At home, does your family really care if you personally drive to the grocery store, cook all meals from scratch, and clean the kitchen? Chances are, what they value most is the quality time spent together at the dinner table and great food (wherever it comes from!).

The good news is that there are many ways to maximize resources, both externally (e.g., hiring extra help, using grocery and laundry delivery services) and internally (i.e., sharing responsibilities for home chores) in a way that works for you.

  1. “I don’t receive any credit from my firm for training/mentoring junior team members. Advancement and increased compensation go to the lawyers with the highest hours and originations.”

I am the first to acknowledge that there can often be a disconnect between what law firms say and what they do. But as we all know, the profit model of law firms is based on leverage. The numbers typically show that a partner who keeps her team fully utilized, even if her own hours are slightly down, generates more profit for the firm than one who meets or exceeds her own targets but has excess capacity on her team.

Moreover, delegating work frees you up to invest time in more strategic activities that generate even more revenue streams, making you a high-performing individual contributor even as you delegate. Throughout this process, remember that you are responsible for communicating your accomplishments proactively.

    1. “While I manage major client matters, I don’t officially have my own team. How can I delegate work without stepping on people’s toes – both associates and the senior partners who manage them?”

Leadership has nothing to do with job titles or responsibilities.  Rather, it has everything to do with accountability and mutual success. Many of my clients admit to being uncomfortable giving work to others. They often deal with their discomfort by being vague or indirect with directions, deadlines and feedback.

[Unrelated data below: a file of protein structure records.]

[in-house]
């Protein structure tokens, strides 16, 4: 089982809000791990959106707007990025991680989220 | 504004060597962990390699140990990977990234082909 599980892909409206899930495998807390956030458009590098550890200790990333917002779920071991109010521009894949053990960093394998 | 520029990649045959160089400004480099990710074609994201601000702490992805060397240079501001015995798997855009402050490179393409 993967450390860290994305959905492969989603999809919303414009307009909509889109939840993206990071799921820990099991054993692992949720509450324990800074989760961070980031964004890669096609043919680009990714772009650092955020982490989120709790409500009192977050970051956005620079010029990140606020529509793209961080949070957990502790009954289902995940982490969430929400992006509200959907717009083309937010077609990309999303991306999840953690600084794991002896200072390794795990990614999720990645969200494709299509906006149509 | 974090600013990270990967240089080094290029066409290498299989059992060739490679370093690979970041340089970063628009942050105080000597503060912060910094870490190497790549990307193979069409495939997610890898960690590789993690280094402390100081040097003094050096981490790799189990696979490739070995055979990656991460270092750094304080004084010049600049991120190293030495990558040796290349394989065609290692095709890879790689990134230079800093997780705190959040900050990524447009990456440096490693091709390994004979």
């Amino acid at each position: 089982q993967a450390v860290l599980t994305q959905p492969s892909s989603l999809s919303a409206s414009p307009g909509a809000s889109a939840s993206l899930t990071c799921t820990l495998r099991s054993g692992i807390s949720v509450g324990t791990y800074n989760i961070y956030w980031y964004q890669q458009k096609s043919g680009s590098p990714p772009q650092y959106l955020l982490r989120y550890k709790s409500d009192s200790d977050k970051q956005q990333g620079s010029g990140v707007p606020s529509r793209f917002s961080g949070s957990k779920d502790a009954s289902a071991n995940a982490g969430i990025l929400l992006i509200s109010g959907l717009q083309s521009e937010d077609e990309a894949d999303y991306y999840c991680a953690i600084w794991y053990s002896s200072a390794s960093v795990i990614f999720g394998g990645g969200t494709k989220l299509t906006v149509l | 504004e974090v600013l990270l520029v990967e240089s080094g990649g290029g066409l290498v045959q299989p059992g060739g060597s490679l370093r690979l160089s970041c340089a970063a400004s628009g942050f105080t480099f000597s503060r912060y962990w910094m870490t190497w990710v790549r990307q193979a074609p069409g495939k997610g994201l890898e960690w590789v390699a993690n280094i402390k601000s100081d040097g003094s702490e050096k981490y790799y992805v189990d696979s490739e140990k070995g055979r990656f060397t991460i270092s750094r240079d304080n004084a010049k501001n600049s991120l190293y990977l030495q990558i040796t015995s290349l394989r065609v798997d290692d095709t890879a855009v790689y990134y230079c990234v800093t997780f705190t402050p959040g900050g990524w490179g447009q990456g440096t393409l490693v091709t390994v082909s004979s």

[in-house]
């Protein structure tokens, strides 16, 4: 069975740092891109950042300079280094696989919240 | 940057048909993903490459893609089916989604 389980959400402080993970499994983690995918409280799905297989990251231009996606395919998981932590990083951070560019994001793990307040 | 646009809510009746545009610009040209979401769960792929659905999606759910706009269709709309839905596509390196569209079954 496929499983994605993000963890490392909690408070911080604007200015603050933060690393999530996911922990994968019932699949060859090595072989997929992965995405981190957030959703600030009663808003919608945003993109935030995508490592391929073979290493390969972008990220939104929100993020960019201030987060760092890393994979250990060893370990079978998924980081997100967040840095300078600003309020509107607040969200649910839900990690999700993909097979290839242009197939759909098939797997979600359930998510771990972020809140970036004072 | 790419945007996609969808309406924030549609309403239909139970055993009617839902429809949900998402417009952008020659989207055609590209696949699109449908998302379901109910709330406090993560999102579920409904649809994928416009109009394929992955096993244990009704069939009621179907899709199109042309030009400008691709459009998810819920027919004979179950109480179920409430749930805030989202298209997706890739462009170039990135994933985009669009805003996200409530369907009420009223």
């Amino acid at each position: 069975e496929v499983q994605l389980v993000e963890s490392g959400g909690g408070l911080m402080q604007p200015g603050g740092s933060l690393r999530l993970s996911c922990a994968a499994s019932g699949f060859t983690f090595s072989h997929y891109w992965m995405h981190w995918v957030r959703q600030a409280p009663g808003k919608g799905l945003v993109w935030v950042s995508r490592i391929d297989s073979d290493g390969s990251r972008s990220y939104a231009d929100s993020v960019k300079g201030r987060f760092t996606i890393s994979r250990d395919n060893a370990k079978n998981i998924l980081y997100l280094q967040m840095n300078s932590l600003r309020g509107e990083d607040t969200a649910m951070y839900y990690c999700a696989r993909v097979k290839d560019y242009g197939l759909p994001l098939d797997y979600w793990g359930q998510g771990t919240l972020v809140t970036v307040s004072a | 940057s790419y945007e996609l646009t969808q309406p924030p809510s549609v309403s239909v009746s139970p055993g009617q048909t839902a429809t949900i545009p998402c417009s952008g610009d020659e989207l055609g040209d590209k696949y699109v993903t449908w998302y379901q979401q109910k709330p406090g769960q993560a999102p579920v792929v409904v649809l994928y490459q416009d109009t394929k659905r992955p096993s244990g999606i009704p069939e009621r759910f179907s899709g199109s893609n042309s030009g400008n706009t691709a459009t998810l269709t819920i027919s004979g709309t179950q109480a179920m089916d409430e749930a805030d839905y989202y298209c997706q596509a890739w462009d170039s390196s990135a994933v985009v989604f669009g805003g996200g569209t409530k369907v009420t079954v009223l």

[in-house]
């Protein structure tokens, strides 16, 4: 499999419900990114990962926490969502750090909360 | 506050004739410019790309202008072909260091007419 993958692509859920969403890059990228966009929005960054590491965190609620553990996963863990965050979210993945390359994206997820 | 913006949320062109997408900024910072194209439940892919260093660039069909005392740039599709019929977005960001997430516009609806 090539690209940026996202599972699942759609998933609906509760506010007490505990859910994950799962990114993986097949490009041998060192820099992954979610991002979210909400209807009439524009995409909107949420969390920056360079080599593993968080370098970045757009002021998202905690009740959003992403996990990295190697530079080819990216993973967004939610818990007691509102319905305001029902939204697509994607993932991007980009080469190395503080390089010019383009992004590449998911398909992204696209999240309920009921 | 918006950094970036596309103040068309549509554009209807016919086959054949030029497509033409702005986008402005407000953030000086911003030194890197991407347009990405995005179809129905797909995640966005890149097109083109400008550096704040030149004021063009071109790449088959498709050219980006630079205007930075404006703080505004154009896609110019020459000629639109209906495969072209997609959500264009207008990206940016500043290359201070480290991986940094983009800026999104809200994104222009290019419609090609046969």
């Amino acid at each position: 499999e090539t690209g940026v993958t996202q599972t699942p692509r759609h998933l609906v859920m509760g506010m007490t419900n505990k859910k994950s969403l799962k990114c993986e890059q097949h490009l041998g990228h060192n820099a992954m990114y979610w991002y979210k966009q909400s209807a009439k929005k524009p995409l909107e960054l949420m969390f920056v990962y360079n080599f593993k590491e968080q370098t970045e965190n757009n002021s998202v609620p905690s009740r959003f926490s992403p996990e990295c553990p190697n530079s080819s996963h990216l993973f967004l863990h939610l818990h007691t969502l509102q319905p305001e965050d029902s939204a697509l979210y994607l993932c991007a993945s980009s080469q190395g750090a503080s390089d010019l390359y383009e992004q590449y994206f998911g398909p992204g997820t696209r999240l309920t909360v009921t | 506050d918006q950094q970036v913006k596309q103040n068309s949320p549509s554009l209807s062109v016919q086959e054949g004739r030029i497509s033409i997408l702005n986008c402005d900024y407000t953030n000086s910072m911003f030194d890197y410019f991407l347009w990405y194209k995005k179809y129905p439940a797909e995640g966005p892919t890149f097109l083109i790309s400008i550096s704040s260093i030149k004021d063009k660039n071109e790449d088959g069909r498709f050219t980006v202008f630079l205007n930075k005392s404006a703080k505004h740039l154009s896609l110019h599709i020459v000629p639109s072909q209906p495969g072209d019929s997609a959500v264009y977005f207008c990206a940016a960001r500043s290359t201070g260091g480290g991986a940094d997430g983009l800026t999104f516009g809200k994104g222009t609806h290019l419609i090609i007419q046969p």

This is a formula for mutual frustration and poor performance, and further fuels the “It’s easier to do it myself” cycle. Articulate your needs and expectations clearly and directly to senior partners and associates. Remember that the tone you use may have a greater impact on the outcome than the words you use.

                6.     “I worry that if I delegate, I will no longer be seen as                                     indispensable.”

Think back to early in your career. As your experience and performance improved, was your supervising partner sidelined or replaced? Being indispensable for what you already know means that you have fewer opportunities to learn new things and grow yourself!

Practice This Week

  • Begin taming your inner delegavoider by considering where and in what ways you fall into the “It’s easier to do it myself” trap.
  • Identify one work assignment and one home chore that you could delegate. It’s okay if this seems difficult – that’s precisely why we’re talking about this subject! Consider items that you are unable to get to right away, have longer deadlines, or that you feel less “proprietary” over (i.e. less inclined to direct the process from A to Z.)

Are you an alum of the Women’s Leadership Forum? We’d love to keep in touch with you! Request to join us in our private Facebook group here, or connect with Susan on LinkedIN here and send me a note that you’d like to be part of our exclusive LinkedIn group.  Also follow us on Instagram for frequent reminders of WLF content!

How to Make Sure Your Commitments Match Your Convictions

How to Make Your Commitments Match Your Convictions

Harvard Business Review’s 2005 article, “Do Your Commitments Match Your Convictions?” holds even more true today than it did in the pre-social media era when it was published.  In their research, professors Donald N. Sull (MIT-Sloan) and Dominic Houlder (London Business School) identify a societal phenomenon and outline a powerful self-authorship tool that has stayed with me to this day.

The Growing Gap Between What We Value And How We Spend Time, Money and Attention

For many of us, there is a growing gap between our convictions – what we value most – and our commitments – how we actually spend our money, time, and attention. We explain away the gap by claiming that we are “too busy.”